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  1. #1
    Join Date
    May. 11, 2002
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    S Ctrl Kentucky
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    3,307

    Default Would you do this - re: joint horse venture

    I've been wanting hubby to agree to find him a nice husband horse, but of course he's balking at the thought of all the bills that would go along with another mouth to feed. So I came up with the idea of getting a horse that both he and a good friend of mine's daughter could use. The arrangement would be that I get the horse (found a nice free one on CL) and keep him at my house and feed him, while she would be responsible for shoes and routine vet care - we would split any big vet bills.

    I understand that not everyone sticks to their word (really? - LOL!) but I really trust this friend, and I love her daughter and know she'd be thrilled to have a horse to ride. I haven't mentioned it to her yet, however, until hubby is on board. So, would you be willing to do this?
    RIP Full Metal Jacket "Jack" 1998 -2/27/09
    RIP Salisbury Hill "Ted" 1979-4/2/10
    "God have mercy on the man who doubts what he's sure of" -Springsteen



  2. #2
    Join Date
    Mar. 5, 2009
    Location
    In a barn
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    966

    Default

    I would be willing...however, I would still put the agreement in writing. Joint-ownership is the fastest way to ruin a great friendship.



  3. #3
    Join Date
    Mar. 14, 2006
    Posts
    789

    Default

    Why not get the horse and make up a lease for their part of the use of the horse. I hate joint ventures of any kind. They are good for destroying otherwise great relationships.



  4. #4
    Join Date
    Sep. 24, 2010
    Location
    Western NY
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    1,064

    Default

    Why not get the horse and make up a lease for their part of the use of the horse. I hate joint ventures of any kind. They are good for destroying otherwise great relationships
    THIS!

    There was a horse at an old barn my friend and I adored. I already had one and couldn't afford the total upkeep of 2 and she couldn't afford the purchase price. I said that I would "own" the horse and then she could lease it with a contract. Would have been great except they refused to sell him to me... They ended up selling him a year later for $500 less than my offer.



  5. #5
    Join Date
    Feb. 22, 2009
    Location
    Wisconsin
    Posts
    2,554

    Default

    I have had things turn sour with friends during things like that. At this point I would never in my life go in on a horse with another person.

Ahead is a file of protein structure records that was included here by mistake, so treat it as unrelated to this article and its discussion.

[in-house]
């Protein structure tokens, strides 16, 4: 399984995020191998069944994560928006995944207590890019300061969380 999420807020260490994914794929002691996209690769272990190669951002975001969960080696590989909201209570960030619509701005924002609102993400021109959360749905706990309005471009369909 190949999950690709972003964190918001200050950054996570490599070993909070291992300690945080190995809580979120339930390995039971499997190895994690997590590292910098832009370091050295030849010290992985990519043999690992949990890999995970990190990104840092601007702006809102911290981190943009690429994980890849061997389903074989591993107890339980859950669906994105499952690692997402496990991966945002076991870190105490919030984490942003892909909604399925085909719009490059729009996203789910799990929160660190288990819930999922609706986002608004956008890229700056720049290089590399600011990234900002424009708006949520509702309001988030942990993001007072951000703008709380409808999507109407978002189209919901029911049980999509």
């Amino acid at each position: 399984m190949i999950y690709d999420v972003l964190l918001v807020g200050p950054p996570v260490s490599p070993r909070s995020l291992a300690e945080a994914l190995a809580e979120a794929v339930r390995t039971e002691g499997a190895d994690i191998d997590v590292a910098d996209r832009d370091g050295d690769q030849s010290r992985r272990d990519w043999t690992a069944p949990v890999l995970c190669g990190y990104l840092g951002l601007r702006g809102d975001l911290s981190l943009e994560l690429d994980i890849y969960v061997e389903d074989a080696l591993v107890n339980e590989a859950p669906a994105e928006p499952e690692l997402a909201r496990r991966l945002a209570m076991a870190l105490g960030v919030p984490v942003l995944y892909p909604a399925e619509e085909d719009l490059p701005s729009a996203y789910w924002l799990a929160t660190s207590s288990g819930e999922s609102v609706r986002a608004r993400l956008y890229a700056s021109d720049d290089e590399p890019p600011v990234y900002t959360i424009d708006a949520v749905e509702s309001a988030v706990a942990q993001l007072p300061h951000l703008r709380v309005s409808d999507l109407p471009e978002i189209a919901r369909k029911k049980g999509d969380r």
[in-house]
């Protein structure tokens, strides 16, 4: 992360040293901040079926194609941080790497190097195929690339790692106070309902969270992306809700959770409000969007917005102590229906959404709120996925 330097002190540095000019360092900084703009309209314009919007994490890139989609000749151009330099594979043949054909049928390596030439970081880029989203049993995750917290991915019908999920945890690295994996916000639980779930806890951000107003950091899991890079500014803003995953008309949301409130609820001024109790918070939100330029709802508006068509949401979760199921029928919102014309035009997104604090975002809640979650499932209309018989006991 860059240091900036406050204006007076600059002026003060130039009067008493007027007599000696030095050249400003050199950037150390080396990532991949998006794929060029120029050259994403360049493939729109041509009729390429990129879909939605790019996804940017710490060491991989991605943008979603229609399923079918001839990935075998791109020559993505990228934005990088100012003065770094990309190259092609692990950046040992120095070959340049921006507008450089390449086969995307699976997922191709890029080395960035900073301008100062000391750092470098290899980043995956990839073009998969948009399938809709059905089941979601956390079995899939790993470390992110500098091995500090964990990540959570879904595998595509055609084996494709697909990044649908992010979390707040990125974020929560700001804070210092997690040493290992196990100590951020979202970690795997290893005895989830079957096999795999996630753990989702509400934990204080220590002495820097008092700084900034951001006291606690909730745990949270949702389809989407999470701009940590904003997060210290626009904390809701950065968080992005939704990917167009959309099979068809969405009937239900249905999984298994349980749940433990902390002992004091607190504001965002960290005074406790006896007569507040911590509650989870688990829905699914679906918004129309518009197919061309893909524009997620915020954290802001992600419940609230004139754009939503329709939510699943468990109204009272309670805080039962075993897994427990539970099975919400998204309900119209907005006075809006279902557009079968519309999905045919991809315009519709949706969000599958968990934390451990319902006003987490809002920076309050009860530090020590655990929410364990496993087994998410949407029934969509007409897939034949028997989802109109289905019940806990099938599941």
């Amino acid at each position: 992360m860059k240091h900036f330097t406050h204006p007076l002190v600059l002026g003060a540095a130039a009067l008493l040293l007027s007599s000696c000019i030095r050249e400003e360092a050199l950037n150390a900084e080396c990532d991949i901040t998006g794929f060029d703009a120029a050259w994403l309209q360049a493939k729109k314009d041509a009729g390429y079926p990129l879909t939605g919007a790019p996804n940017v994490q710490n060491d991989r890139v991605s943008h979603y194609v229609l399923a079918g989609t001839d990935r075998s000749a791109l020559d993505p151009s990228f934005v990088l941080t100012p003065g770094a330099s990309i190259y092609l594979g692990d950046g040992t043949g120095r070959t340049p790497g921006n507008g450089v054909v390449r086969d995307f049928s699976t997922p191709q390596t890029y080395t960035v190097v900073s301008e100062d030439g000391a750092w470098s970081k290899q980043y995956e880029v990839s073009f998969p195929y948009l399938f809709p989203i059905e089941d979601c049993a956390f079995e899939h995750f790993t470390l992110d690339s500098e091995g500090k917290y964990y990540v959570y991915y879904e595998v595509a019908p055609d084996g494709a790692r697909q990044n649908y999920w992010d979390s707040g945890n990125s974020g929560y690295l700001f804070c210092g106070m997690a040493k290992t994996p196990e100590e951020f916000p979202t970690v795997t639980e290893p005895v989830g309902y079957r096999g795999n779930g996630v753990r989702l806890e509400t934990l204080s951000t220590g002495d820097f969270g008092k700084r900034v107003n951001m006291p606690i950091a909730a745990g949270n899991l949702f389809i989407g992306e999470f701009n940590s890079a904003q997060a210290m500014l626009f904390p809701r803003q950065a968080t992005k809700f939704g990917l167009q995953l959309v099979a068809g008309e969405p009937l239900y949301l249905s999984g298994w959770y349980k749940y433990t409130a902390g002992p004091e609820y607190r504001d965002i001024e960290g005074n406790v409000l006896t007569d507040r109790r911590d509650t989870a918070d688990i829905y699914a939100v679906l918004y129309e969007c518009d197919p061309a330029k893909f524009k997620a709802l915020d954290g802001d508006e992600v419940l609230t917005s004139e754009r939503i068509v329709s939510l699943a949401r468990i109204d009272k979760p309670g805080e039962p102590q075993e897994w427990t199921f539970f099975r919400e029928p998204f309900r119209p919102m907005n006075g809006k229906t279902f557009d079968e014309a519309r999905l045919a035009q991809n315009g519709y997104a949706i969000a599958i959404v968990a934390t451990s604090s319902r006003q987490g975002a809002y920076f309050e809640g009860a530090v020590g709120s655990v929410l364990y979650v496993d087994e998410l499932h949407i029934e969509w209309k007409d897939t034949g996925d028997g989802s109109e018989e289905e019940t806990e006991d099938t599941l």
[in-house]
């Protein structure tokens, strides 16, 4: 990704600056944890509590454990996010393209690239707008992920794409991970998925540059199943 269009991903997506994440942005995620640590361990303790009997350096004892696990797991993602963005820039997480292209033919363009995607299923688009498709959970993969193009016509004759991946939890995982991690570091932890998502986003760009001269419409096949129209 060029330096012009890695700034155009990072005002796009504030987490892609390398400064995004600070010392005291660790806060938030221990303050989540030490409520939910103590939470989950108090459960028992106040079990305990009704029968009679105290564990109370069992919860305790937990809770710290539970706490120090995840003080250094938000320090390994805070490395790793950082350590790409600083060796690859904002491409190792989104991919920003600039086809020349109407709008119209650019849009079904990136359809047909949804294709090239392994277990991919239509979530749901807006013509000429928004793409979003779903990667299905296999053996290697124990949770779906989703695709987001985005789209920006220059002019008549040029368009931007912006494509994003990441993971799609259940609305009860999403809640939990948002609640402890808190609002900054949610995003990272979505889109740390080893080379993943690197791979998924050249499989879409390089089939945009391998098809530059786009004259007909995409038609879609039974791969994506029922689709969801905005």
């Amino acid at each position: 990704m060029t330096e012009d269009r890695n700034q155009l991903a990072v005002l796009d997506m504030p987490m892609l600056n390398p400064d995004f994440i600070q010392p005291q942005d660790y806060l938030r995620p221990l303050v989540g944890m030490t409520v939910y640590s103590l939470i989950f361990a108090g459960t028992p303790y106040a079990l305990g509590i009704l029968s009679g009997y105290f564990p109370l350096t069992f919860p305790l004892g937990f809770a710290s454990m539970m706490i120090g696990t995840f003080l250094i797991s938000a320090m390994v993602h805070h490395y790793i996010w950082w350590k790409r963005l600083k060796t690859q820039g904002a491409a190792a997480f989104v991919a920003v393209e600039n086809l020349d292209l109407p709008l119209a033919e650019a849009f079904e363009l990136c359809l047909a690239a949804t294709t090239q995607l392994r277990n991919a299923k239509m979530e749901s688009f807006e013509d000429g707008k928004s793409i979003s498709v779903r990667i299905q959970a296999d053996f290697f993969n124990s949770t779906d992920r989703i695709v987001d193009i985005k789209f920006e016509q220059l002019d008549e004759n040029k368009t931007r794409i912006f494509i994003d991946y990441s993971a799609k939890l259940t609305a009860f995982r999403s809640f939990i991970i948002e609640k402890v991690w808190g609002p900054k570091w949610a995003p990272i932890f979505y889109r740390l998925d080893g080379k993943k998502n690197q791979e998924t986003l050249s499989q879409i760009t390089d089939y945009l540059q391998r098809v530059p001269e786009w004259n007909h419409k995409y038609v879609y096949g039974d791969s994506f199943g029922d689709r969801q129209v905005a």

6. #6
    Join Date
    Dec. 20, 2010
    Posts
    19

    Default

    If you really know the mother and daughter well and trust them, it could possibly work. But it'd be extremely advisable to spell out every possible scenario in writing for all to sign. Maybe even to the point of specifying which farrier, how often to shoe, which vet, define "routine" vet care, how big a vet bill would qualify as a "split."

    But at the same time I know you'd not want to ruin a good friendship.



  7. #7
    Join Date
    Aug. 19, 2005
    Location
    NE PA & FL gulf
    Posts
    522

    Default

    I'd be very leery of having a minor ride any horse on my property, regardless of who owns it. I've read stories of people losing everything they have because a child got hurt on their property (not necessarily by a horse). Keep in mind minors can not be covered by any kind of hold-harmless agreement, even if the parents sign off on one stating they won't sue if their kid gets hurt.

    Get a bigger insurance policy if you do do this.



  8. #8
    Join Date
    Jul. 25, 2003
    Location
    Boston Area
    Posts
    8,041

    Default

    This is a much better idea. I've seen some joint ownership deals go very, very bad, especially when there's a medical issue with the horse or one owner ends up having financial problems. It can get nasty.

    Quote Originally Posted by Treasmare2 View Post
    Why not get the horse and make up a lease for their part of the use of the horse. I hate joint ventures of any kind. They are good for destroying otherwise great relationships.
    Equine Ink - My soapbox for equestrian writings & reviews.
    EquestrianHow2 - Operating instructions for your horse.



  9. #9
    Join Date
    Jan. 9, 2009
    Location
    a little north of Columbus GA
    Posts
    1,691

    Default